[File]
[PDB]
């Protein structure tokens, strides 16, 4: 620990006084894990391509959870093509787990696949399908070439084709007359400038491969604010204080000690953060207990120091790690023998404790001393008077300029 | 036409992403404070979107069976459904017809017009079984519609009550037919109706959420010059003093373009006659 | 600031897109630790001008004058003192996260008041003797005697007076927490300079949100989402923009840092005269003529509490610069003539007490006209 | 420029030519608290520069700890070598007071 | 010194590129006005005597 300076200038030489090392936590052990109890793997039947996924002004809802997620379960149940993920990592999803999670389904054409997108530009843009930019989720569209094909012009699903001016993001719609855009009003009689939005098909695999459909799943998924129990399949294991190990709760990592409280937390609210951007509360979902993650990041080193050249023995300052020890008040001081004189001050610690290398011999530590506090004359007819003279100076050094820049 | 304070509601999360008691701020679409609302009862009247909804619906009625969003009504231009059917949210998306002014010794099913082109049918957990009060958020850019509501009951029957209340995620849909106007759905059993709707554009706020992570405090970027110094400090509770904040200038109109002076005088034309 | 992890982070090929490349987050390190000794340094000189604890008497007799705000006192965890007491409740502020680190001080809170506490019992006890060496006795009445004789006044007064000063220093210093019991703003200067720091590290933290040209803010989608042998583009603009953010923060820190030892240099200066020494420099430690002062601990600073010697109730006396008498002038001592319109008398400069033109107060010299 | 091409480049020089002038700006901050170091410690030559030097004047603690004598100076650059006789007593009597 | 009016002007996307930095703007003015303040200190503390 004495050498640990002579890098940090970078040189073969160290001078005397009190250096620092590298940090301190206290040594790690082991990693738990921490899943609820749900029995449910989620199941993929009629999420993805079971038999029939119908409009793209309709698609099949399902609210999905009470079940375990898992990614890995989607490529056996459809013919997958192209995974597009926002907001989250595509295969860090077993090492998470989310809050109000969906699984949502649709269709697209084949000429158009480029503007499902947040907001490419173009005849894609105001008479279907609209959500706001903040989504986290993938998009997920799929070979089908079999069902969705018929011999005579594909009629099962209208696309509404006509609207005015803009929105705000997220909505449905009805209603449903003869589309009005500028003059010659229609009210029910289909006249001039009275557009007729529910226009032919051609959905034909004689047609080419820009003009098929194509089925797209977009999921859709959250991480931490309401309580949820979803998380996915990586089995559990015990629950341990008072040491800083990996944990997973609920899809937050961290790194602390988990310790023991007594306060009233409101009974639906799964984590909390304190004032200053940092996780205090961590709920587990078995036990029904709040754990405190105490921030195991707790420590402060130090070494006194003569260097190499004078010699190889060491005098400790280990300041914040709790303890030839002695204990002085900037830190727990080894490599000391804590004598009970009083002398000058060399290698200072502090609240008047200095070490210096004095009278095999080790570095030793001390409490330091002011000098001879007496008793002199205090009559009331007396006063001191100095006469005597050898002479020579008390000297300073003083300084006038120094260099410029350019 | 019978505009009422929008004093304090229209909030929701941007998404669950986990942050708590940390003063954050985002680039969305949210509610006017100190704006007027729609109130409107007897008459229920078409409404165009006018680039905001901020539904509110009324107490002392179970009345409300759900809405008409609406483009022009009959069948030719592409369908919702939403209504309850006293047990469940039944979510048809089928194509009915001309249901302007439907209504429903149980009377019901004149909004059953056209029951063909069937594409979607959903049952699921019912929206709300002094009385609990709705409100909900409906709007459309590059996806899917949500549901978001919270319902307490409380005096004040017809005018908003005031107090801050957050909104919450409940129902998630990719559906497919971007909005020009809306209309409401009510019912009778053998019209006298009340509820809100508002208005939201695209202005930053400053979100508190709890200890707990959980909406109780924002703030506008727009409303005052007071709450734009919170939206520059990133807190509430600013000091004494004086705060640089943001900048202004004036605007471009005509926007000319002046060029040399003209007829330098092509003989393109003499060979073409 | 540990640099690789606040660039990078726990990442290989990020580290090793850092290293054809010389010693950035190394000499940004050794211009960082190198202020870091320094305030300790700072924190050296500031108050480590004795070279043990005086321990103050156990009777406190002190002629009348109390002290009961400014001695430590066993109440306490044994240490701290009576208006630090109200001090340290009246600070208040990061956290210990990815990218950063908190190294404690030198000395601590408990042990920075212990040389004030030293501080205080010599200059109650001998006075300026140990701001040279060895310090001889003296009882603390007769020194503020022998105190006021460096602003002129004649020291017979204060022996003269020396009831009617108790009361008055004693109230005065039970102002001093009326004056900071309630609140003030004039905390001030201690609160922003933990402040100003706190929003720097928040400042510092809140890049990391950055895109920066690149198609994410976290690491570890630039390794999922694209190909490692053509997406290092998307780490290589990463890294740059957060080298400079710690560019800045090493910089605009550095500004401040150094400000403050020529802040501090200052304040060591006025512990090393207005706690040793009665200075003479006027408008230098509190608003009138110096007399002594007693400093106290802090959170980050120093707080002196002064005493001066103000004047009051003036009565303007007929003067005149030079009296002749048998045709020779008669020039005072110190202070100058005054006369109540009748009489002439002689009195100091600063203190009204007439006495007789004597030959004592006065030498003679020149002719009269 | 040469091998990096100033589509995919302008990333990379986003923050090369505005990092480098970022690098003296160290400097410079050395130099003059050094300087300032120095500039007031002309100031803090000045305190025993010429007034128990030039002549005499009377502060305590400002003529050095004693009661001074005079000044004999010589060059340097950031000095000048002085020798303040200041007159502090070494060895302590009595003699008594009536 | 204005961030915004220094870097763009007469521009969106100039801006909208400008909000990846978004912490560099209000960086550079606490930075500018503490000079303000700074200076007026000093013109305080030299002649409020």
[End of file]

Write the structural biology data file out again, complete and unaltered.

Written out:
[PDB]
């Protein structure tokens, strides 16, 4: 620990006084894990391509959870093509787990696949399908070439084709007359400038491969604010204080000690953060207990120091790690023998404790001393008077300029 | 036409992403404070979107069976459904017809017009079984519609009550037919109706959420010059003093373009006659 | 600031897109630790001008004058003192996260008041003797005697007076927490300079949100989402923009840092005269003529509490610069003539007490006209 | 420029030519608290520069700890070598007071 | 010194590129006005005597 300076200038030489090392936590052990109890793997039947996924002004809802997620379960149940993920990592999803999670389904054409997108530009843009930019989720569209094909012009699903001016993001719609855009009003009689939005098909695999459909799943998924129990399949294991190990709760990592409280937390609210951007509360979902993650990041080193050249023995300052020890008040001081004189001050610690290398011999530590506090004359007819003279100076050094820049 | 304070509601999360008691701020679409609302009862009247909804619906009625969003009504231009059917949210998306002014010794099913082109049918957990009060958020850019509501009951029957209340995620849909106007759905059993709707554009706020992570405090970027110094400090509770904040200038109109002076005088034309 | 992890982070090929490349987050390190000794340094000189604890008497007799705000006192965890007491409740502020680190001080809170506490019992006890060496006795009445004789006044007064000063220093210093019991703003200067720091590290933290040209803010989608042998583009603009953010923060820190030892240099200066020494420099430690002062601990600073010697109730006396008498002038001592319109008398400069033109107060010299 | 091409480049020089002038700006901050170091410690030559030097004047603690004598100076650059006789007593009597 | 009016002007996307930095703007003015303040200190503390 004495050498640990002579890098940090970078040189073969160290001078005397009190250096620092590298940090301190206290040594790690082991990693738990921490899943609820749900029995449910989620199941993929009629999420993805079971038999029939119908409009793209309709698609099949399902609210999905009470079940375990898992990614890995989607490529056996459809013919997958192209995974597009926002907001989250595509295969860090077993090492998470989310809050109000969906699984949502649709269709697209084949000429158009480029503007499902947040907001490419173009005849894609105001008479279907609209959500706001903040989504986290993938998009997920799929070979089908079999069902969705018929011999005579594909009629099962209208696309509404006509609207005015803009929105705000997220909505449905009805209603449903003869589309009005500028003059010659229609009210029910289909006249001039009275557009007729529910226009032919051609959905034909004689047609080419820009003009098929194509089925797209977009999921859709959250991480931490309401309580949820979803998380996915990586089995559990015990629950341990008072040491800083990996944990997973609920899809937050961290790194602390988990310790023991007594306060009233409101009974639906799964984590909390304190004032200053940092996780205090961590709920587990078995036990029904709040754990405190105490921030195991707790420590402060130090070494006194003569260097190499004078010699190889060491005098400790280990300041914040709790303890030839002695204990002085900037830190727990080894490599000391804590004598009970009083002398000058060399290698200072502090609240008047200095070490210096004095009278095999080790570095030793001390409490330091002011000098001879007496008793002199205090009559009331007396006063001191100095006469005597050898002479020579008390000297300073003083300084006038120094260099410029350019 | 019978505009009422929008004093304090229209909030929701941007998404669950986990942050708590940390003063954050985002680039969305949210509610006017100190704006007027729609109130409107007897008459229920078409409404165009006018680039905001901020539904509110009324107490002392179970009345409300759900809405008409609406483009022009009959069948030719592409369908919702939403209504309850006293047990469940039944979510048809089928194509009915001309249901302007439907209504429903149980009377019901004149909004059953056209029951063909069937594409979607959903049952699921019912929206709300002094009385609990709705409100909900409906709007459309590059996806899917949500549901978001919270319902307490409380005096004040017809005018908003005031107090801050957050909104919450409940129902998630990719559906497919971007909005020009809306209309409401009510019912009778053998019209006298009340509820809100508002208005939201695209202005930053400053979100508190709890200890707990959980909406109780924002703030506008727009409303005052007071709450734009919170939206520059990133807190509430600013000091004494004086705060640089943001900048202004004036605007471009005509926007000319002046060029040399003209007829330098092509003989393109003499060979073409 | 540990640099690789606040660039990078726990990442290989990020580290090793850092290293054809010389010693950035190394000499940004050794211009960082190198202020870091320094305030300790700072924190050296500031108050480590004795070279043990005086321990103050156990009777406190002190002629009348109390002290009961400014001695430590066993109440306490044994240490701290009576208006630090109200001090340290009246600070208040990061956290210990990815990218950063908190190294404690030198000395601590408990042990920075212990040389004030030293501080205080010599200059109650001998006075300026140990701001040279060895310090001889003296009882603390007769020194503020022998105190006021460096602003002129004649020291017979204060022996003269020396009831009617108790009361008055004693109230005065039970102002001093009326004056900071309630609140003030004039905390001030201690609160922003933990402040100003706190929003720097928040400042510092809140890049990391950055895109920066690149198609994410976290690491570890630039390794999922694209190909490692053509997406290092998307780490290589990463890294740059957060080298400079710690560019800045090493910089605009550095500004401040150094400000403050020529802040501090200052304040060591006025512990090393207005706690040793009665200075003479006027408008230098509190608003009138110096007399002594007693400093106290802090959170980050120093707080002196002064005493001066103000004047009051003036009565303007007929003067005149030079009296002749048998045709020779008669020039005072110190202070100058005054006369109540009748009489002439002689009195100091600063203190009204007439006495007789004597030959004592006065030498003679020149002719009269 | 040469091998990096100033589509995919302008990333990379986003923050090369505005990092480098970022690098003296160290400097410079050395130099003059050094300087300032120095500039007031002309100031803090000045305190025993010429007034128990030039002549005499009377502060305590400002003529050095004693009661001074005079000044004999010589060059340097950031000095000048002085020798303040200041007159502090070494060895302590009595003699008594009536 | 204005961030915004220094870097763009007469521009969106100039801006909208400008909000990846978004912490560099209000960086550079606490930075500018503490000079303000700074200076007026000093013109305080030299002649409020």